for the first time on a planetary scale, through the spirit of technology during the First
World War, whereas “the ancients’ intercourse with the cosmos had been different: the
ecstatic trance”. The modern man’s lust for power, and misreading of technology, that is,
technology as the mastery of nature—just like the “imperialist teach”, claims the philosopher
—led technology to “betray man, turning the bridal bed into a bloodbath”. The revolutionary
character of modern technology, and the cosmic experience, was only attained by the
destructive powers of modern warfare. Here, the emancipatory potential of technology
thus turned into its very opposite. The important proposition to be grasped is that technology
does not mean the mastery of nature but the mastery of the relation between the man
and nature. Benjamin continues: “Men as a species completed their development thousands
of years ago; but mankind as a species is just beginning his”. “In technology, a physis, is
being organized”. Therefore, technology cannot be regarded as an instrumental medium,
but rather a way to reach the cosmic experience, as it renders possible the relation
between individuals and nature. Nevertheless, only communally can humans ecstatically
connect with the cosmos, and the organisation of this collective body requires both
nature and technology. As technology, a pure mediation between mankind and cosmos,
plays the role of a connector, the Planetarium (the theatre of projection) is the allegorical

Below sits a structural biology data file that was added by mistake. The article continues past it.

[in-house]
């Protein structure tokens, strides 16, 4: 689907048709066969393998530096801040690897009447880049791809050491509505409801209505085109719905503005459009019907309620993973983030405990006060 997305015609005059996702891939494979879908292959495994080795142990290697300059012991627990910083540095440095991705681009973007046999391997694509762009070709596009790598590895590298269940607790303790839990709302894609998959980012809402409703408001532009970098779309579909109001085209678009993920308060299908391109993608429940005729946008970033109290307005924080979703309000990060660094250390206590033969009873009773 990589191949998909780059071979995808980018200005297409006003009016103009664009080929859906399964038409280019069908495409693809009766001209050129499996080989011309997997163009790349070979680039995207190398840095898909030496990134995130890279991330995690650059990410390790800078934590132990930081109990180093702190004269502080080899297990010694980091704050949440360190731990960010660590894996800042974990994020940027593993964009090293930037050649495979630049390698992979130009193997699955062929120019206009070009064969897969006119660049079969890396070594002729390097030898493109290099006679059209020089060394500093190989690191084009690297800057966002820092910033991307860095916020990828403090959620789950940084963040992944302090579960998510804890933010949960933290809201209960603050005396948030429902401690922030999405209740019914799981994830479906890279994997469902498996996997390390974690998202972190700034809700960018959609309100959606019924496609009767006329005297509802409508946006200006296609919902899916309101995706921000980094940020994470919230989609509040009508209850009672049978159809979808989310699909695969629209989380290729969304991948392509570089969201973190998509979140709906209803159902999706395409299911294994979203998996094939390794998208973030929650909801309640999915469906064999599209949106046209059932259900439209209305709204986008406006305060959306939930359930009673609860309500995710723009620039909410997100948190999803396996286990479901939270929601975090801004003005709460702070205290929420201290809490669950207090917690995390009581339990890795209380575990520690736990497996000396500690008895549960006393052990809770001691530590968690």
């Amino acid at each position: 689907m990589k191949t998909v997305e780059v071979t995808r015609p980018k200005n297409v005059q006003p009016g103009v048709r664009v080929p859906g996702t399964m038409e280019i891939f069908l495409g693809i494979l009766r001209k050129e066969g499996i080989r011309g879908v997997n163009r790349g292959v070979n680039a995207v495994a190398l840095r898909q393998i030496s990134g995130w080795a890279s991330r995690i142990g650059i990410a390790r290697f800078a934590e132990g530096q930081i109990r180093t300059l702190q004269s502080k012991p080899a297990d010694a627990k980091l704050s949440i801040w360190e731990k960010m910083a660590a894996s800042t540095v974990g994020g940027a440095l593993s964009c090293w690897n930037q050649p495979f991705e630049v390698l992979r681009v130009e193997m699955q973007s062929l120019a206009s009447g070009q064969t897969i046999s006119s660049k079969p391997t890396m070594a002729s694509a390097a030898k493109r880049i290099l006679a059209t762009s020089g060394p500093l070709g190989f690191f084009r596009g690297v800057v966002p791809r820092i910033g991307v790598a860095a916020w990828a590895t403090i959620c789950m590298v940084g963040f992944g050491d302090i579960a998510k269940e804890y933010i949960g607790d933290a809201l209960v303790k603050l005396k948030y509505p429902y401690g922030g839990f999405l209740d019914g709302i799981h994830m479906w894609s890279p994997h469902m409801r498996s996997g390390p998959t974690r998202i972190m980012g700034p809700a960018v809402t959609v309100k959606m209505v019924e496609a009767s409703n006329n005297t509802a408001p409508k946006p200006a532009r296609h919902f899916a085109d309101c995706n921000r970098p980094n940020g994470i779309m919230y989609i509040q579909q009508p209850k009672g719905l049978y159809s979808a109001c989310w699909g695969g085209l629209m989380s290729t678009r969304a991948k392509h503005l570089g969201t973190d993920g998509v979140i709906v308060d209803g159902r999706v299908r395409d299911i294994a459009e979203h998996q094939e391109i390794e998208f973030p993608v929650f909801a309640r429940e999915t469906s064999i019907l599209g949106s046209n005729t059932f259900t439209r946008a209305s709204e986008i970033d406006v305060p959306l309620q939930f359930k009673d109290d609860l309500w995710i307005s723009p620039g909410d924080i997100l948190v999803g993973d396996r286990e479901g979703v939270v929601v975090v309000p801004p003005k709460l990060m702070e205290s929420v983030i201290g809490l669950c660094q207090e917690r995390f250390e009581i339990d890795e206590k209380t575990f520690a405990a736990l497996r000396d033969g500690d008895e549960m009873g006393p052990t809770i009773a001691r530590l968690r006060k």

figure for this global constellation. Hence modern technology is the way to the Planetarium,
which will bring a productive, harmonious interplay between humans and nature. This
short essay bears Benjamin’s political considerations at the outset of the 1930s. Technology
can be seen here as a fetish of doom when regarded as a means of domination, but particularly
as a key to happiness when it connects with nature on a global scale through a connection
mediated with technological communication tools.
Within this scenario, a CyberPark can be seen as the mechanism through which the
collective (humankind) can begin to take its own technological potential to foster the joyful
connection between humans and nature. The German philosopher wisely identifies the
biased reception of technology in the twentieth century: technology produces not only
new objects but also new relations and new subjects. Therefore, instead of generating
wars, Benjamin claims that politics should concentrate exclusively on bringing forth the
organisation of a happy human community, where ultimately technology must subserve
the constitution of this global park. This does not mean any cybernetically enhanced
humanity, but rather a means to human self-overcoming.
The study was supported by European Cooperation in Science and Technology Action:
knowledge about the relationship between Information and Communication Technologies
and Public Spaces supported by strategies to improve their use and attractiveness
(TUD COST Action TU1306).
This project was conceptualised by MK. Resources on the cognitive neuroscience
perspective of CyberParks were collected and analysed by MK. The Benjamin’s perspective
of CyberParks was conceptualised and analysed by CP. The manuscript was written by MK and CP.
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Faculty of Educational Studies
Adam Mickiewicz University in Poznan
Corresponding author: firstname.lastname@example.org
Centro de Estudos de Comunicação e Linguagens
Faculty of Social and Human Sciences
University NOVA of Lisbon